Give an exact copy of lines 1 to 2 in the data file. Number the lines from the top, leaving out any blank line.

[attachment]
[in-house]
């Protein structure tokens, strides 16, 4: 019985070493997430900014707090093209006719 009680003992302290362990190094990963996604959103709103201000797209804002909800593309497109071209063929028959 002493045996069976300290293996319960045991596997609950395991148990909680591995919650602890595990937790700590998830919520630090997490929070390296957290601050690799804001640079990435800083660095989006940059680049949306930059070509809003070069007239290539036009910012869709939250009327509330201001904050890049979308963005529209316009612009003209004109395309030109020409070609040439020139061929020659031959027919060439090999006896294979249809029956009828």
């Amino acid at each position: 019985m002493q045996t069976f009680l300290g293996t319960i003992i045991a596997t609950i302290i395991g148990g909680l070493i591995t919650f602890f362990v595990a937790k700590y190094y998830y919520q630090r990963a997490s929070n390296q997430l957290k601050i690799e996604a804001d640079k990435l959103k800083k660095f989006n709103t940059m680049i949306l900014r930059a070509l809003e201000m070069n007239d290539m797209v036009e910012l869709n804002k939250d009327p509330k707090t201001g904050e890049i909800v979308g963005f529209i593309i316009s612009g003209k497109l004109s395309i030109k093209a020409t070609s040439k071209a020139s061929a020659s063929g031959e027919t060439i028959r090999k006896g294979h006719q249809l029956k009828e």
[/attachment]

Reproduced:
[in-house]
């Protein structure tokens, strides 16, 4: 019985070493997430900014707090093209006719 009680003992302290362990190094990963996604959103709103201000797209804002909800593309497109071209063929028959 002493045996069976300290293996319960045991596997609950395991148990909680591995919650602890595990937790700590998830919520630090997490929070390296957290601050690799804001640079990435800083660095989006940059680049949306930059070509809003070069007239290539036009910012869709939250009327509330201001904050890049979308963005529209316009612009003209004109395309030109020409070609040439020139061929020659031959027919060439090999006896294979249809029956009828």